THE decision to select Blair Kinghorn ahead of Finn Russell in the crucial slot of Saturday’s Six Nations Championship clash chasing Ireland into their own backyard is almost certainly the biggest roll of the dice in a coaching career heavily punctuated by pick bets – but Gregor Townsend made a good enough punch to present it as a routine call as he considered the game earlier today [Thursday].
The Scottish coach replaced a British and Irish Lion with eight years of international experience in the key playmaking role, with someone who played almost all of his rugby in the back three after leaving school in 2015 to the “Blair Switch Project”. was initiated towards the end of last season, and has since started 11 games for club and country in that role.
“We think it’s the right time for the team and for Blair,” said the coach, who confirmed the 25-year-old would also take on kicking duties. “He reminded us a few weeks ago what he can do [playing for Edinburgh] against Connacht and he came off the bench [for Scotland] and did very well against Wales.
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“Each selection is an opportunity, there is no exact science behind it. What you think is fair is based on what you’ve seen of the players in training and in games, as well as the opposition that comes up. We know that Blair has done very well, that he deserves this opportunity and that the way we plan to play suits Blair’s strengths.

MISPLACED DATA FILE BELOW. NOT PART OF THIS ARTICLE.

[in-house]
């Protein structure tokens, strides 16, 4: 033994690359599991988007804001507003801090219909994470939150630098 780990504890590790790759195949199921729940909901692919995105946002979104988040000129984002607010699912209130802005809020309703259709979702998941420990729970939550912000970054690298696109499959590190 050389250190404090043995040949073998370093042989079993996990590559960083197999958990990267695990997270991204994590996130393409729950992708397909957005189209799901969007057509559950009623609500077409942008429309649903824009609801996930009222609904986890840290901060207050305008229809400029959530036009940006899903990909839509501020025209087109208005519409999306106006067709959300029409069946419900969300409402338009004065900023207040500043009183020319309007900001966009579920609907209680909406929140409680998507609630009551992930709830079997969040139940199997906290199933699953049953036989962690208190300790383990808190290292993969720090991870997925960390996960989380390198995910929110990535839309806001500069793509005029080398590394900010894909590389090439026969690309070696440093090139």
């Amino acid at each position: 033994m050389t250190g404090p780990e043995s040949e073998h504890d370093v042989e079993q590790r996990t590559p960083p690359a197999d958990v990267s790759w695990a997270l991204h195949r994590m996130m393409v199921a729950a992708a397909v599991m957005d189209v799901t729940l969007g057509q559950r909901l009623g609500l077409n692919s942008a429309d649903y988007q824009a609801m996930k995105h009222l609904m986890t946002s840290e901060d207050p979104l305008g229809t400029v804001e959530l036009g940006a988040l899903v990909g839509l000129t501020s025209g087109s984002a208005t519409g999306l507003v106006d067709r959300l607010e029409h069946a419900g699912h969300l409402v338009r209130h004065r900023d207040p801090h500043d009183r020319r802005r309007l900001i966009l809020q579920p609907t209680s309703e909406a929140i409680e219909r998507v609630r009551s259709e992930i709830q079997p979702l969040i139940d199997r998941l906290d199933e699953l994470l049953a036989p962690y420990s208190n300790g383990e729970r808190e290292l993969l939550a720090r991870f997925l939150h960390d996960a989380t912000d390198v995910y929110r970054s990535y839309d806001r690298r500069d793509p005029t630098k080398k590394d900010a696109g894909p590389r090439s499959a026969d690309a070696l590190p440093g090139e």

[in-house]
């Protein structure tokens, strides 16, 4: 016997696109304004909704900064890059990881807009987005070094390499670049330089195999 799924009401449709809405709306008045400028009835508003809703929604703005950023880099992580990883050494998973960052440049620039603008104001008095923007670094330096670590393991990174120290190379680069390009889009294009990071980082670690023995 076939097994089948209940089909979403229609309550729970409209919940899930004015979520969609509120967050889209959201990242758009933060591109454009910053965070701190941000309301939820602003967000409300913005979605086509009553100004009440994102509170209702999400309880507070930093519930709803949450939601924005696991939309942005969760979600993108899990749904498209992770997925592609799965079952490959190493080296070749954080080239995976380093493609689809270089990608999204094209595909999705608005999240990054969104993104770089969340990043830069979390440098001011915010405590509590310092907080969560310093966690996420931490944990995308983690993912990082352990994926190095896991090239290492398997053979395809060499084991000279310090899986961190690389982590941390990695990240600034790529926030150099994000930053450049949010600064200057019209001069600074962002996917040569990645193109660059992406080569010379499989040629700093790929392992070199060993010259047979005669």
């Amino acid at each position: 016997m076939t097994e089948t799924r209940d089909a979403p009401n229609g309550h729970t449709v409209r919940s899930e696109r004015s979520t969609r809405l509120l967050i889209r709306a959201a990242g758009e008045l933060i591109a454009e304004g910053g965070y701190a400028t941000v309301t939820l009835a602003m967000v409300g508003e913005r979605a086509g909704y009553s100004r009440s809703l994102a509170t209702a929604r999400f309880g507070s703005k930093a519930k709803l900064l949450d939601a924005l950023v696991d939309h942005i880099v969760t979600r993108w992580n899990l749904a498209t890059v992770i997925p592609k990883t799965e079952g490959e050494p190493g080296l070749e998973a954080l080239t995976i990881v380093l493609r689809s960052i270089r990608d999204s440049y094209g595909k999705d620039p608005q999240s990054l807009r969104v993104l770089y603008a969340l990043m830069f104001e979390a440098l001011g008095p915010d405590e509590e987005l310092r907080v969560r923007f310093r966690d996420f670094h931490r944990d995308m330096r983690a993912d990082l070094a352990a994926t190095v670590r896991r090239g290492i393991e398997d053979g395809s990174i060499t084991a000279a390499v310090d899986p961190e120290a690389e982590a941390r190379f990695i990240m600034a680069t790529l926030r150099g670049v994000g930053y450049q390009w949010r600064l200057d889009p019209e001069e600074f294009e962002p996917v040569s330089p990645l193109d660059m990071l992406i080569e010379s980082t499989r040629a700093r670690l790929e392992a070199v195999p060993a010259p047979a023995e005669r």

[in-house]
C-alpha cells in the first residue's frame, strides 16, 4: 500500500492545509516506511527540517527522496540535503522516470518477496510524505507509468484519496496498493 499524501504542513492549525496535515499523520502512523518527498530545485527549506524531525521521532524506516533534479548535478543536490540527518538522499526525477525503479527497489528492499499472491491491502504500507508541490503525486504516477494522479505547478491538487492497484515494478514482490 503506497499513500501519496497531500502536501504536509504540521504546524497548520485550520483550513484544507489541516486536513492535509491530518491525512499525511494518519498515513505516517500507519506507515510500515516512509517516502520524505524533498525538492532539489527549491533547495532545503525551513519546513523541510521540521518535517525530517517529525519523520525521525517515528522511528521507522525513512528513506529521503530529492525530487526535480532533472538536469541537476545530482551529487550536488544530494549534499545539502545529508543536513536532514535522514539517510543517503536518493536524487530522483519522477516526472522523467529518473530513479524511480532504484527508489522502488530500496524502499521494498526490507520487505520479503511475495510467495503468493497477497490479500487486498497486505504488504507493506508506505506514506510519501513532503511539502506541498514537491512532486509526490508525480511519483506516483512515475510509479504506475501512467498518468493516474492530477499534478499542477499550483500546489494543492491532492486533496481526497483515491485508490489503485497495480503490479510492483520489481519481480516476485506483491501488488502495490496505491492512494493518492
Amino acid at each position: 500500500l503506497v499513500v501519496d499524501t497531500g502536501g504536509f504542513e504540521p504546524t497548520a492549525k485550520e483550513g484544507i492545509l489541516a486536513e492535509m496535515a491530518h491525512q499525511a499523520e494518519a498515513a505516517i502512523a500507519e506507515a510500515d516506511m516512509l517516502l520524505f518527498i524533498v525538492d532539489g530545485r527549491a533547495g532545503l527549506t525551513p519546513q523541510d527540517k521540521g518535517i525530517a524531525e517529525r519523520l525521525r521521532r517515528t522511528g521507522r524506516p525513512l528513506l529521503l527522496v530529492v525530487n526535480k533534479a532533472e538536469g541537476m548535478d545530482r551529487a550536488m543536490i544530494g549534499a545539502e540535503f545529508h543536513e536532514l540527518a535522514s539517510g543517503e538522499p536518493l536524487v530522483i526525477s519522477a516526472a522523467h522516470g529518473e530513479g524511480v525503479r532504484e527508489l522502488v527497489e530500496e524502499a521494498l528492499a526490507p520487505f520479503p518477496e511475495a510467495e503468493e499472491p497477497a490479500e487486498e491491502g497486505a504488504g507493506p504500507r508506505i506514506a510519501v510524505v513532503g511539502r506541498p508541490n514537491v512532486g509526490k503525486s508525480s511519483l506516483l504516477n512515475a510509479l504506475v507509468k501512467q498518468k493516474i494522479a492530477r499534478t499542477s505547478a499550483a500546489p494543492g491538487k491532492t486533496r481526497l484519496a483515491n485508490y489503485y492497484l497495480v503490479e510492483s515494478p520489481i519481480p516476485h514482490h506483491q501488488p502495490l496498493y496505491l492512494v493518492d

While Russell has struggled to reach his best form during this Six Nations campaign, he is a proven match winner and his performances haven’t been as bad as some of his critics – who find it hard to accept his diabolical approach to gaming/life – would have us believe.
Indeed, Townsend pointed out that this selection call is linked to his faith in Kinghorn, rather than a desire to oust Russell, with whom he has a tumultuous history.
“The form of players goes up and down – the form of teams goes up and down – a lot depends on the circumstances,” he explained. “Were you able to get into the game? Were you able to bring out your strengths? But that doesn’t concern me.
“What we see in training is the consistent ability of our players, in this case Finn and the quality of his training. If you are diligent and professional you will be rewarded for that, even if a game or aspect of a game does not suit you.
“The conversation went well,” Townsend replied, when asked how Russell reacted to the news of his demotion. “Any conversation you have with someone that doesn’t start, they’re disappointed first, but they support the team and Finn will support Blair, support the rest [of the team]and he did [that] this week.
“I prefer to focus on what Blair has done and how well he has played and deserved this opportunity, which he certainly has in his performances throughout this season.”
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The reality of modern international rugby is that every team operates on a four-year cycle in preparation for the next World Cup, but Townsend played down the idea that Kinghorn wearing the No 10 this weekend is linked to the depth of construction ahead of next year’s jamboree in France. .
“I’m not sure I would say it’s about wanting to see him tested, I’m looking at him more in terms of what he can do to help us win,” he said. “The more I’ve seen him play and train, the more I’m encouraged by him in this role. And there’s a lot more to come from him.